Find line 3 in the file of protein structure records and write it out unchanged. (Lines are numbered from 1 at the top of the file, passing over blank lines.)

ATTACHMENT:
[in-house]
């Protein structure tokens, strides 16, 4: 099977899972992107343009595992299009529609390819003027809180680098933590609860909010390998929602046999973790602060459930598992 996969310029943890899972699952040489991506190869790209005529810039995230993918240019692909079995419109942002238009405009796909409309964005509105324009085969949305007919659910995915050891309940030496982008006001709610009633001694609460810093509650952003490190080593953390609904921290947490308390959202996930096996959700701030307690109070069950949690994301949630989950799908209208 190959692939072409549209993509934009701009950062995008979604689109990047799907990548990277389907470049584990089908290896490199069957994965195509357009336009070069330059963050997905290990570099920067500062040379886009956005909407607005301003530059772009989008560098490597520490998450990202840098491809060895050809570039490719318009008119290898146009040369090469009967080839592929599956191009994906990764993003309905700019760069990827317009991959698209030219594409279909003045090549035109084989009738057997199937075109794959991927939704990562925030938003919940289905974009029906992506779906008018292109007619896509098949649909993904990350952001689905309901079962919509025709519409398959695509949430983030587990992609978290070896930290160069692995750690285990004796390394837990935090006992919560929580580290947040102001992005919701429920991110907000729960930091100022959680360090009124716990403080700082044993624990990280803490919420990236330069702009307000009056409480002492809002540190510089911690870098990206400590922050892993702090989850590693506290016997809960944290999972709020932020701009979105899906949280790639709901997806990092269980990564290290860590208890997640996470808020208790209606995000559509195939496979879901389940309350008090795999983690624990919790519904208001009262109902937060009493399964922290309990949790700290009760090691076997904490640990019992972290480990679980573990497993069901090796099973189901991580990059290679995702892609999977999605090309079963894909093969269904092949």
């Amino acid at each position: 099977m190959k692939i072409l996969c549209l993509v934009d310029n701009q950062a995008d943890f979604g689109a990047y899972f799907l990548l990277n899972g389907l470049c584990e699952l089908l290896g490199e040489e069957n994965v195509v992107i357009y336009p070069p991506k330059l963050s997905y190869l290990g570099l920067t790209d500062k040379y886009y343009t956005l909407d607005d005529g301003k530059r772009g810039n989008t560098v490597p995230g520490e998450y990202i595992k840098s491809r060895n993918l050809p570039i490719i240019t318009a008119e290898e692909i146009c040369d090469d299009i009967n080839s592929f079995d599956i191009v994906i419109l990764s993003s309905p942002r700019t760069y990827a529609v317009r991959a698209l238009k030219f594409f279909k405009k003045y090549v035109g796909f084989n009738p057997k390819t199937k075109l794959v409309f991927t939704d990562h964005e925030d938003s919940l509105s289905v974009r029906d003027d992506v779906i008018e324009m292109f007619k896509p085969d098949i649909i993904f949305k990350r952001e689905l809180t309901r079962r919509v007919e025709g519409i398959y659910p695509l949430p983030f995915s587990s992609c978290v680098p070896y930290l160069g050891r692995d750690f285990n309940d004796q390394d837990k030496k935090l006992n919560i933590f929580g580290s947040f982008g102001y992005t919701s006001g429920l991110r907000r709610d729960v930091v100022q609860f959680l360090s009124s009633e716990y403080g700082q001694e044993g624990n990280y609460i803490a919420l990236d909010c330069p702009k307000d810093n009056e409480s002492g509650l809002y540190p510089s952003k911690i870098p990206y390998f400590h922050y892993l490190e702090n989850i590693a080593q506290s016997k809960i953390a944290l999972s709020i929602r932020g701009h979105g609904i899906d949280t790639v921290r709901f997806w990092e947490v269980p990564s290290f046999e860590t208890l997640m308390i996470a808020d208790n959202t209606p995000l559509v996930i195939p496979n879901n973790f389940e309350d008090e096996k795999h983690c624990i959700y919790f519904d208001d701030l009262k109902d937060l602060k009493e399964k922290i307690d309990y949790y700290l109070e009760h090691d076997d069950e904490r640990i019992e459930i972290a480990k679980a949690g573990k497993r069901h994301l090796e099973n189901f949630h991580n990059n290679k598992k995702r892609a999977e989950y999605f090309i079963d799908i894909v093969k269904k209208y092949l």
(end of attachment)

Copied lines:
């Amino acid at each position: 099977m190959k692939i072409l996969c549209l993509v934009d310029n701009q950062a995008d943890f979604g689109a990047y899972f799907l990548l990277n899972g389907l470049c584990e699952l089908l290896g490199e040489e069957n994965v195509v992107i357009y336009p070069p991506k330059l963050s997905y190869l290990g570099l920067t790209d500062k040379y886009y343009t956005l909407d607005d005529g301003k530059r772009g810039n989008t560098v490597p995230g520490e998450y990202i595992k840098s491809r060895n993918l050809p570039i490719i240019t318009a008119e290898e692909i146009c040369d090469d299009i009967n080839s592929f079995d599956i191009v994906i419109l990764s993003s309905p942002r700019t760069y990827a529609v317009r991959a698209l238009k030219f594409f279909k405009k003045y090549v035109g796909f084989n009738p057997k390819t199937k075109l794959v409309f991927t939704d990562h964005e925030d938003s919940l509105s289905v974009r029906d003027d992506v779906i008018e324009m292109f007619k896509p085969d098949i649909i993904f949305k990350r952001e689905l809180t309901r079962r919509v007919e025709g519409i398959y659910p695509l949430p983030f995915s587990s992609c978290v680098p070896y930290l160069g050891r692995d750690f285990n309940d004796q390394d837990k030496k935090l006992n919560i933590f929580g580290s947040f982008g102001y992005t919701s006001g429920l991110r907000r709610d729960v930091v100022q609860f959680l360090s009124s009633e716990y403080g700082q001694e044993g624990n990280y609460i803490a919420l990236d909010c330069p702009k307000d810093n009056e409480s002492g509650l809002y540190p510089s952003k911690i870098p990206y390998f400590h922050y892993l490190e702090n989850i590693a080593q506290s016997k809960i953390a944290l999972s709020i929602r932020g701009h979105g609904i899906d949280t790639v921290r709901f997806w990092e947490v269980p990564s290290f046999e860590t208890l997640m308390i996470a808020d208790n959202t209606p995000l559509v996930i195939p496979n879901n973790f389940e309350d008090e096996k795999h983690c624990i959700y919790f519904d208001d701030l009262k109902d937060l602060k009493e399964k922290i307690d309990y949790y700290l109070e009760h090691d076997d069950e904490r640990i019992e459930i972290a480990k679980a949690g573990k497993r069901h994301l090796e099973n189901f949630h991580n990059n290679k598992k995702r892609a999977e989950y999605f090309i079963d799908i894909v093969k269904k209208y092949l």